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. 2010 Feb 9;107(6):2425-30.
doi: 10.1073/pnas.0914318107.

Structural Determinants of Growth Factor Binding and Specificity by VEGF Receptor 2

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Free PMC article

Structural Determinants of Growth Factor Binding and Specificity by VEGF Receptor 2

Veli-Matti Leppänen et al. Proc Natl Acad Sci U S A. .
Free PMC article

Abstract

Vascular endothelial growth factors (VEGFs) regulate blood and lymph vessel formation through activation of three receptor tyrosine kinases, VEGFR-1, -2, and -3. The extracellular domain of VEGF receptors consists of seven immunoglobulin homology domains, which, upon ligand binding, promote receptor dimerization. Dimerization initiates transmembrane signaling, which activates the intracellular tyrosine kinase domain of the receptor. VEGF-C stimulates lymphangiogenesis and contributes to pathological angiogenesis via VEGFR-3. However, proteolytically processed VEGF-C also stimulates VEGFR-2, the predominant transducer of signals required for physiological and pathological angiogenesis. Here we present the crystal structure of VEGF-C bound to the VEGFR-2 high-affinity-binding site, which consists of immunoglobulin homology domains D2 and D3. This structure reveals a symmetrical 22 complex, in which left-handed twisted receptor domains wrap around the 2-fold axis of VEGF-C. In the VEGFs, receptor specificity is determined by an N-terminal alpha helix and three peptide loops. Our structure shows that two of these loops in VEGF-C bind to VEGFR-2 subdomains D2 and D3, while one interacts primarily with D3. Additionally, the N-terminal helix of VEGF-C interacts with D2, and the groove separating the two VEGF-C monomers binds to the D2/D3 linker. VEGF-C, unlike VEGF-A, does not bind VEGFR-1. We therefore created VEGFR-1/VEGFR-2 chimeric proteins to further study receptor specificity. This biochemical analysis, together with our structural data, defined VEGFR-2 residues critical for the binding of VEGF-A and VEGF-C. Our results provide significant insights into the structural features that determine the high affinity and specificity of VEGF/VEGFR interactions.

Conflict of interest statement

The authors declare no conflict of interest.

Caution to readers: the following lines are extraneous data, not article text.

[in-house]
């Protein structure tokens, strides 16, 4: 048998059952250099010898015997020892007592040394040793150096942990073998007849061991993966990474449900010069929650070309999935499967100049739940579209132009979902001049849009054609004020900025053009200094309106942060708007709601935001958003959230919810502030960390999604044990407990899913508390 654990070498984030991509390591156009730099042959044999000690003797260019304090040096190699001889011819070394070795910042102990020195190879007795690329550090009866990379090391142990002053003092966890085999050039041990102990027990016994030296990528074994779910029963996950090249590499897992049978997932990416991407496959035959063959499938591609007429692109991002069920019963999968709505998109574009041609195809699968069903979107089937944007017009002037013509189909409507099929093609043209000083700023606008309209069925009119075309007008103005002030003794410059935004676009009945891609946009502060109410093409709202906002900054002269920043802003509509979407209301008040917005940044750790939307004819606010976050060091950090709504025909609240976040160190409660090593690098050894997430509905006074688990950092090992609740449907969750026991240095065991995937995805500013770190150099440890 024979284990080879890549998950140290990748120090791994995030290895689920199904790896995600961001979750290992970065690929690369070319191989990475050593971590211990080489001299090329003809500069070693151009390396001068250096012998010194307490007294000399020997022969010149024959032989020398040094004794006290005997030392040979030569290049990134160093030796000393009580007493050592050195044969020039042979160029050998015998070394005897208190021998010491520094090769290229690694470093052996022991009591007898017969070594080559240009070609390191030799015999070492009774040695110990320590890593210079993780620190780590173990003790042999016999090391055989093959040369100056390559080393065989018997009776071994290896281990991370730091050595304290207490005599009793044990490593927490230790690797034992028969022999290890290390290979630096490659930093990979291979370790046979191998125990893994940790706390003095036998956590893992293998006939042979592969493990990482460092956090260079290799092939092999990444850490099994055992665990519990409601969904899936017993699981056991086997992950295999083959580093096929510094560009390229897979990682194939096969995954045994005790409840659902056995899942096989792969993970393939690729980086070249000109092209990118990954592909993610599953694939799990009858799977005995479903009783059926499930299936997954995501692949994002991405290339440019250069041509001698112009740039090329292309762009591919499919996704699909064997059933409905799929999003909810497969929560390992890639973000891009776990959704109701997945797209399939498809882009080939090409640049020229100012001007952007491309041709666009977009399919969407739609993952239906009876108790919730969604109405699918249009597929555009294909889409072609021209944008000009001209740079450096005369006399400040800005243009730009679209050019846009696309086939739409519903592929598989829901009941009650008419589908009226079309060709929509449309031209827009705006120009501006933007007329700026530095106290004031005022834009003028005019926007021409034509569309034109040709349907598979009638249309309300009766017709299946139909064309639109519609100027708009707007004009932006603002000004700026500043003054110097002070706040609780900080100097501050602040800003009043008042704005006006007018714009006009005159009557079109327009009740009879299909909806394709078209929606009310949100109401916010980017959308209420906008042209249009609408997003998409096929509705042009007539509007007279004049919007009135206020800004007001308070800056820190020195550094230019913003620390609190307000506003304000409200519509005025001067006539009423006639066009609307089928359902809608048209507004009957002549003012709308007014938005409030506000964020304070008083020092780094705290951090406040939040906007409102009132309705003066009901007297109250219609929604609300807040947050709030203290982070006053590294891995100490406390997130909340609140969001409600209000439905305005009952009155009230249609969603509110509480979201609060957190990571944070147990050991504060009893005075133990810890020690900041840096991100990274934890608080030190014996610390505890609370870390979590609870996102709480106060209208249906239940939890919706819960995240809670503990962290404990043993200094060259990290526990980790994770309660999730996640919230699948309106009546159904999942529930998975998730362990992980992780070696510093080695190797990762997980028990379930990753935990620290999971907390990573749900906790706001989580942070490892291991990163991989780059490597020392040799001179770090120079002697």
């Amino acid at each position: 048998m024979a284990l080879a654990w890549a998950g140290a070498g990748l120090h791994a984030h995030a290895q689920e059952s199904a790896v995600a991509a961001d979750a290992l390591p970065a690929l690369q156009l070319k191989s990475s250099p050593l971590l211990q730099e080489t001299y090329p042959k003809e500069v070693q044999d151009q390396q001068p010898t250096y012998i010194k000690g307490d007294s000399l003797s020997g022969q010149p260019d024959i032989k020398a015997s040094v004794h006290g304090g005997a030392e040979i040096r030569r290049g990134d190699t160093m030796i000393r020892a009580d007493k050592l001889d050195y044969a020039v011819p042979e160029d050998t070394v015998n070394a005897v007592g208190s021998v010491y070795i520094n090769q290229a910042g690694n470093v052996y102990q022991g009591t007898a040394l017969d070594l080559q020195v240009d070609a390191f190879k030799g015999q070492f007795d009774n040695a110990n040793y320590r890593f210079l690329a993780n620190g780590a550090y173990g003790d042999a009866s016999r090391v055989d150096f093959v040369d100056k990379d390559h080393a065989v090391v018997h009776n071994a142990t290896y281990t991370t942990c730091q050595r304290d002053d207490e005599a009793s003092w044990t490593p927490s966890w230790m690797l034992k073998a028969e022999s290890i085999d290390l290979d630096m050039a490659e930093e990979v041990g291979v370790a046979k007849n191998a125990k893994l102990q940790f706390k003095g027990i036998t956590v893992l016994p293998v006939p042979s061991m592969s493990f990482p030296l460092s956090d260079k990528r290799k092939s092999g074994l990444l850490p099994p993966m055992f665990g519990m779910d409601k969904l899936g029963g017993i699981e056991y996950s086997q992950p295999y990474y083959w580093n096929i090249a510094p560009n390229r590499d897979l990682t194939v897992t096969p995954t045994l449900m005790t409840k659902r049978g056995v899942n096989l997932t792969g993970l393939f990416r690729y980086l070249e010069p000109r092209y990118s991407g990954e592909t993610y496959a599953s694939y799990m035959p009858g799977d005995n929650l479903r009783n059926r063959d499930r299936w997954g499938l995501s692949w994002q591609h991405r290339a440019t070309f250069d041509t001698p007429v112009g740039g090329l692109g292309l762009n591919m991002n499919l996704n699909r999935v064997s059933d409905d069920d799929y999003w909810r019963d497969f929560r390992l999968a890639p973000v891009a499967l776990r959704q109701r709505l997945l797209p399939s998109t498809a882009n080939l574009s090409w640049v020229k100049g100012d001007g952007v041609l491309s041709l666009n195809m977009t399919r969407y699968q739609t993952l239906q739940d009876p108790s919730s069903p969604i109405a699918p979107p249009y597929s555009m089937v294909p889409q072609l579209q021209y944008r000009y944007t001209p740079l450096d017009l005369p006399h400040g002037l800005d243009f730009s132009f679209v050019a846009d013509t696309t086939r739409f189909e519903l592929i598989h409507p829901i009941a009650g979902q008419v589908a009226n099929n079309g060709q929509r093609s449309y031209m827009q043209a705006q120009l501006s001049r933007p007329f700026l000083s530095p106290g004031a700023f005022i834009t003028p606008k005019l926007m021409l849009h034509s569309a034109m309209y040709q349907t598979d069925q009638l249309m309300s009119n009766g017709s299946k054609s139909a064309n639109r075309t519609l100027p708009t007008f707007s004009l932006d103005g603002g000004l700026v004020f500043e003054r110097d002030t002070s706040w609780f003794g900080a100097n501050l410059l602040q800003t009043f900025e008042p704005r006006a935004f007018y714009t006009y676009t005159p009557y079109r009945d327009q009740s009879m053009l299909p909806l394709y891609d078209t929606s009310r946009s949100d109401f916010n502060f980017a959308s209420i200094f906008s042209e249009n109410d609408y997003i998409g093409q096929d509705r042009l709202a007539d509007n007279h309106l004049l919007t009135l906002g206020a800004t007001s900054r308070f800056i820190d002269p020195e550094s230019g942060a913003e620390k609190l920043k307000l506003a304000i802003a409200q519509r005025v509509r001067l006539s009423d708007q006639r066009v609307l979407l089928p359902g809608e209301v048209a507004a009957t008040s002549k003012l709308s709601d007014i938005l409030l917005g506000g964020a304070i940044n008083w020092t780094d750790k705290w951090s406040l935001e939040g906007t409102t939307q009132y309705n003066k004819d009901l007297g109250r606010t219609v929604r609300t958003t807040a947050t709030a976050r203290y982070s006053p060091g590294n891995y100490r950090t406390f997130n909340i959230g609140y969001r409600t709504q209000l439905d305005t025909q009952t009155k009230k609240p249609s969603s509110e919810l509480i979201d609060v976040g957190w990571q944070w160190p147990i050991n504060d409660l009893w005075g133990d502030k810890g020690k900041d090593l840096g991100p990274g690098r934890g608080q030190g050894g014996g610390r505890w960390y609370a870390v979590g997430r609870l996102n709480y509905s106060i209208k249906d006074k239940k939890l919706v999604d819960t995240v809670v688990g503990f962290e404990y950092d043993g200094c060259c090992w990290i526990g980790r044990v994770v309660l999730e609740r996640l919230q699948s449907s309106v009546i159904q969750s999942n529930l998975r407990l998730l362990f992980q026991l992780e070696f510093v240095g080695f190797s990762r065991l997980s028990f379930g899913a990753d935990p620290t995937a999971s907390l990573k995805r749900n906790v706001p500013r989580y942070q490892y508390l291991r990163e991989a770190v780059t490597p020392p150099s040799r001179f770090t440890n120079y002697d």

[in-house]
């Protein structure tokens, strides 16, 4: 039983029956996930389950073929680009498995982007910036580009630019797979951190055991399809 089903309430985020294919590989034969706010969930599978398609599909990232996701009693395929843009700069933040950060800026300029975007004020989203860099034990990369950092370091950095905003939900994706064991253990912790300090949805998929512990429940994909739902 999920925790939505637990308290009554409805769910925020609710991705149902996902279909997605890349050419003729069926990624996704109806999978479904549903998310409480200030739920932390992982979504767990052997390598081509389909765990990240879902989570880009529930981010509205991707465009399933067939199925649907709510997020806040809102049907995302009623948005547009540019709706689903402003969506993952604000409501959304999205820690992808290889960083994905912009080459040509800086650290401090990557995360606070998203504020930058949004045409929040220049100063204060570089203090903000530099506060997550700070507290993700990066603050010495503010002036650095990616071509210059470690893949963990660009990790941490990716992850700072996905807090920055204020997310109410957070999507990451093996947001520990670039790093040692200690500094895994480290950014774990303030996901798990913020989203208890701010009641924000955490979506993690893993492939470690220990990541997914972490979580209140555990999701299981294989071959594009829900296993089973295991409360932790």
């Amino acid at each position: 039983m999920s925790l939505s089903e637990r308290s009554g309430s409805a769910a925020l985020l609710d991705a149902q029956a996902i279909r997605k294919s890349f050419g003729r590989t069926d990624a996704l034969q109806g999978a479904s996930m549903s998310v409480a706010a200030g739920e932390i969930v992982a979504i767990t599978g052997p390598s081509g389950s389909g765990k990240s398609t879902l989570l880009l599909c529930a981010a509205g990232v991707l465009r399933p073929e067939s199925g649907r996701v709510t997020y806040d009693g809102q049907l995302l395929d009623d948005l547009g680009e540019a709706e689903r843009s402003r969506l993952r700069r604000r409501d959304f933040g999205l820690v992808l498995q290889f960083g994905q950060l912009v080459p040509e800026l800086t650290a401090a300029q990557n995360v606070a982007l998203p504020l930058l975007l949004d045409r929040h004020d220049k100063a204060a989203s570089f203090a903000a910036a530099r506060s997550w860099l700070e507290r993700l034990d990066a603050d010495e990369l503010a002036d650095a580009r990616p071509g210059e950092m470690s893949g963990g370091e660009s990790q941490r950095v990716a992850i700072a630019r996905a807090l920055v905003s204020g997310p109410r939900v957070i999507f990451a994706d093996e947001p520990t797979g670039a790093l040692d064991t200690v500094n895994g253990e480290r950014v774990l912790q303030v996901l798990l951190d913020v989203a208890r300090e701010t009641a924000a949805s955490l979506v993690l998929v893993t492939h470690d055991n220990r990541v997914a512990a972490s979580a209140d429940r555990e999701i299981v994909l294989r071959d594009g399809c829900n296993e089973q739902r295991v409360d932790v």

Figures

Fig. 1.
Fig. 1.
Structure of the VEGF-C/VEGFR-2D23 complex in a cartoon representation. The VEGF-C homodimer is shown in orange and green, and the two VEGFR-2 receptor chains are colored in light blue. The sugar moieties and the disulfide bonds are shown in purple and yellow sticks, respectively. VEGF-C binds to the VEGFR-2 interface between domains 2 and 3.
Fig. 2.
Fig. 2.
Interface between VEGF-C and VEGFR-2. (A) VEGF-C binding interface on VEGFR-2. VEGFR-2 is shown as a cartoon representation with the VEGF-C binding key residues highlighted in sticks and labeled. (B) An overview of the VEGF-C/VEGFR-2D23 site 1 interface, with VEGF-C monomer A colored in green and VEGF-C residues at the interface labeled. VEGFR-2 charge distribution shown as a surface potential model. (C) The same as in (B) for the site 2 interface with VEGF-C monomer B in orange and the monomer 2 key residues labeled. (D) VEGF-C Asp123 interactions with VEGFR-2. Hydrogen bonds and salt bridges are shown in gray dashed lines. (E) VEGF-C Glu169 interactions with VEGFR-2 as in (D). (F) VEGF-C Thr148 and Asn149 interactions with VEGFR-2 as in (D).
Fig. 3.
Fig. 3.
Characterization of VEGF-A and VEGF-C binding to the VEGFR-1/VEGFR-2 chimeric proteins. (A) Structure-based sequence alignment of human VEGFR-1, -2, and -3 (hR1–3) covering the VEGF-C binding interface in VEGFR-2 and the VEGFR-1/-2 chimera (C1–C5). The key VEGFR-2 residues (Table S2) and the VEGFR-1 residues inserted to the VEGFR-2 construct are highlighted in blue and red, respectively. The VEGFR-2 residues are numbered. (B) VEGFR-2D23 backbone with the swapped areas (C1–C5) highlighted in red. (C) The inhibition of VEGF-C (Left) and VEGF-A165 (Right) stimulated BaF3/VEGFR-2 cell proliferation by the VEGFR-1/-2 chimeric proteins C1–C5 together with the VEGFR-2 domains 2–3 and 1–3. (D) Summary of the VEGF-C and VEGF-A165 binding affinities (K d ± SD) to the VEGFR-2D23 constructs measured by ITC and SPR. ND, not determinable.
Fig. 4.
Fig. 4.
Comparison of the VEGF family ligand structures and the complexes. (A) Structure-based multiple sequence alignment of the VEGF-family members. Residues participating in the VEGF-C/VEGFR-2D23 interactions are boxed in blue (site 1) and green (site 2). VEGFR-1 and VEGFR-2 specific ligands are colored in yellow and in black, respectively. VEGF-A binds to both receptors and is highlighted in red. (B) Structural comparison of VEGF-C/VEGFR-2D23 (blue), VEGF-A/VEGFR1-D2 (red, 1FLT) and PlGF/VEGFR-1D2 (green, 1RV6) complex structures centered on the VEGF N-terminal helix (α1). VEGFR-2 D2 strands A and A are labeled. (C) Same as in (B) centered on VEGF-C loop L2 and VEGFR-2 D2 strand G. The centered residues are shown in sticks with VEGF-C residues labeled. (D) Conformational differences in the site 2 loops L1 and L3. The VEGFR-2 domains 2 and 3 and the VEGFs are in surface and ribbon representation, respectively. VEGF-C is in blue, VEGF-A (1FLT) in red, PlGF (1RV6) in green, VEGF-B (2VWE) in purple, and VEGF-E (2GNN) in yellow. VEGF-C mutants with reduced binding to VEGFR-2 (21) are shown in sticks.

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